On January 26, 2023, the U.S. Department of Commerce’s National Institute of Standards and Technology (NIST) released its Artificial Intelligence Risk Management Framework (the “Framework”) guidance document, alongside a companion AI RMF Playbook that suggests ways to navigate and use the Framework. The goal of the Framework is to provide a resource to organizations “designing, developing, deploying, or using AI systems to help manage the many risks of AI and promote trustworthy and responsible development and use of AI systems.” NIST aims for the Framework to offer a practical resource that can be adapted as the AI technologies continue to develop. The release of the Framework follows the release of previous drafts and opportunities for public comment. An initial draft of the Framework was released in March 2022 and a second draft was released in August 2022, prior to the official launch of version 1.0 of the Framework (NIST AI 100-1).Continue Reading NIST Releases New Artificial Intelligence Risk Management Framework
On 17 December 2020, the Council of Europe’s* Ad hoc Committee on Artificial Intelligence (CAHAI) published a Feasibility Study (the “Study”) on Artificial Intelligence (AI) legal standards. The Study examines the feasibility and potential elements of a legal framework for the development and deployment of AI, based on the Council of Europe’s human rights standards. Its main conclusion is that current regulations do not suffice in creating the necessary legal certainty, trust, and level playing field needed to guide the development of AI. Accordingly, it proposes the development of a new legal framework for AI consisting of both binding and non-binding Council of Europe instruments.
The Study recognizes the major opportunities of AI systems to promote societal development and human rights. Alongside these opportunities, it also identifies the risks that AI could endanger rights protected by the European Convention on Human Rights (ECHR), as well as democracy and the rule of law. Examples of the risks to human rights cited in the Study include AI systems that undermine the right to equality and non-discrimination by perpetuating biases and stereotypes (e.g., in employment), and AI-driven surveillance and tracking applications that jeopardise individuals’ right to freedom of assembly and expression.Continue Reading AI Update: The Council of Europe Publishes Feasibility Study on Developing a Legal Instrument for Ethical AI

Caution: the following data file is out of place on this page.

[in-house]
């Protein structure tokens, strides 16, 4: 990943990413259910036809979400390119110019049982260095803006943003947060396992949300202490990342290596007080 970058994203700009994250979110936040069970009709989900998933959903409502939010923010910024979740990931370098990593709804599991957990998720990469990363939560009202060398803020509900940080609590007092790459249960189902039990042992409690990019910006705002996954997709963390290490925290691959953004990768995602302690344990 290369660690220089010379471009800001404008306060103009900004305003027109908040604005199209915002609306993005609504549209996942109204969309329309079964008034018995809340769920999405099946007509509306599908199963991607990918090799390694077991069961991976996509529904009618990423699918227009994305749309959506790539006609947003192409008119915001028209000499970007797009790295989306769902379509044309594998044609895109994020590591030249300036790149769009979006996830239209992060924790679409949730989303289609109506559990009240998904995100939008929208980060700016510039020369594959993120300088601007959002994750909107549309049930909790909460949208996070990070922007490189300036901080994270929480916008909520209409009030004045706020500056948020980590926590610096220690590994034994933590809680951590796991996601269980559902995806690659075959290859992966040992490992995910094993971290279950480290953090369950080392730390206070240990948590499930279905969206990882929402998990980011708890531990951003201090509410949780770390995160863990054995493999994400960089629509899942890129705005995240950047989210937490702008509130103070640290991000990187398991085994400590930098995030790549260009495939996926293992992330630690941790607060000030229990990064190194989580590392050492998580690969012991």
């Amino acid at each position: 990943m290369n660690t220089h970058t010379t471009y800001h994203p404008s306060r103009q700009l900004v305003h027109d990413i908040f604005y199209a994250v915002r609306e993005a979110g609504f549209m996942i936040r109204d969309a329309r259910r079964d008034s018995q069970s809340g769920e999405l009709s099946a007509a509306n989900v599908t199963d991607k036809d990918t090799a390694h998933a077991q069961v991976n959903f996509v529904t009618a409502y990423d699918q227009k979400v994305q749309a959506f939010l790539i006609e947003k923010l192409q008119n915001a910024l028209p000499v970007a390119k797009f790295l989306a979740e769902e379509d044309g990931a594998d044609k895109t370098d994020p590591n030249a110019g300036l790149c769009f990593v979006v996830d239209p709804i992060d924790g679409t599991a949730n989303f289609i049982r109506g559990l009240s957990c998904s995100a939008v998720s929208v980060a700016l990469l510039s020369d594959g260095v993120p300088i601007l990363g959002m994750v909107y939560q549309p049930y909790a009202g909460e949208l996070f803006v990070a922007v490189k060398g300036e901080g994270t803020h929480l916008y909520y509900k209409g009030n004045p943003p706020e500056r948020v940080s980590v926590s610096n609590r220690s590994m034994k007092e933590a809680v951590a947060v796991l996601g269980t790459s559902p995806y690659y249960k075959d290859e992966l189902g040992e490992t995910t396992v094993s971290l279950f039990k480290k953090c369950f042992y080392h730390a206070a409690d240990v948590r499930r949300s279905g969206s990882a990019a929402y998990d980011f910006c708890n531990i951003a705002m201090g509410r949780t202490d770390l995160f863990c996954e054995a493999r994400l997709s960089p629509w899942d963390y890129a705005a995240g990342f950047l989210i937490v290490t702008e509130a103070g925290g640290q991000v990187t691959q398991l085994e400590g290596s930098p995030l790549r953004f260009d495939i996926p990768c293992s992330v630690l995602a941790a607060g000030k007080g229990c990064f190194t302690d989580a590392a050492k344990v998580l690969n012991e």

On 19 February 2020, the European Commission presented its long-awaited strategies for data and AI. These follow Commission President Ursula von der Leyen’s commitment upon taking office to put forward legislative proposals for a “coordinated European approach to the human and ethical implications of AI” within the new Commission’s first 100 days. Although the papers published this week do not set out a comprehensive EU legal framework for AI, they do give a clear indication of the Commission’s key priorities and anticipated next steps.
The Commission strategies are set out in four separate papers—two on AI, and one each on Europe’s digital future and the data economy. Read together, it is clear that the Commission seeks to position the EU as a digital leader, both in terms of trustworthy AI and the wider data economy.Continue Reading AI Update: European Commission Presents Strategies for Data and AI (Part 1 of 4)
On February 4, 2020, the United Kingdom’s Centre for Data Ethics and Innovation (“DEI”) published its final report on “online targeting” (the “Report”), examining practices used to monitor a person’s online behaviour and subsequently customize their experience. In October 2018, the UK government appointed the DEI, an expert committee that advises the UK government on how to maximize the benefits of new technologies, to explore how data is used in shaping peoples’ online experiences. The Report sets out its findings and recommendations.